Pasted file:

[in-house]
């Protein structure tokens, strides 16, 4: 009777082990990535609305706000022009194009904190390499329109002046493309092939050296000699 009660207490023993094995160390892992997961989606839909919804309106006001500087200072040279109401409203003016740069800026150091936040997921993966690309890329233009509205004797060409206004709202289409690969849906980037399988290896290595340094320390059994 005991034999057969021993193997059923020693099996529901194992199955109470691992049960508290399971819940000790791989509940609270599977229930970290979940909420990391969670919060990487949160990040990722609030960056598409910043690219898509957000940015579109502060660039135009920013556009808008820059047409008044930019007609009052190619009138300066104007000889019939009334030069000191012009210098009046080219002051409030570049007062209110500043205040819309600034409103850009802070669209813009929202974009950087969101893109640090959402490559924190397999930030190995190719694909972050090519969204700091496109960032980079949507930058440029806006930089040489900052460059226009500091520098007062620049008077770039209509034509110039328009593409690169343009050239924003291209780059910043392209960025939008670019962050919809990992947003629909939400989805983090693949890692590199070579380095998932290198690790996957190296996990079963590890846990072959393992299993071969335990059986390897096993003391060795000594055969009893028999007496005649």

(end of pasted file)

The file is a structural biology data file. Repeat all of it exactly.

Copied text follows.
[in-house]
């Protein structure tokens, strides 16, 4: 009777082990990535609305706000022009194009904190390499329109002046493309092939050296000699 009660207490023993094995160390892992997961989606839909919804309106006001500087200072040279109401409203003016740069800026150091936040997921993966690309890329233009509205004797060409206004709202289409690969849906980037399988290896290595340094320390059994 005991034999057969021993193997059923020693099996529901194992199955109470691992049960508290399971819940000790791989509940609270599977229930970290979940909420990391969670919060990487949160990040990722609030960056598409910043690219898509957000940015579109502060660039135009920013556009808008820059047409008044930019007609009052190619009138300066104007000889019939009334030069000191012009210098009046080219002051409030570049007062209110500043205040819309600034409103850009802070669209813009929202974009950087969101893109640090959402490559924190397999930030190995190719694909972050090519969204700091496109960032980079949507930058440029806006930089040489900052460059226009500091520098007062620049008077770039209509034509110039328009593409690169343009050239924003291209780059910043392209960025939008670019962050919809990992947003629909939400989805983090693949890692590199070579380095998932290198690790996957190296996990079963590890846990072959393992299993071969335990059986390897096993003391060795000594055969009893028999007496005649």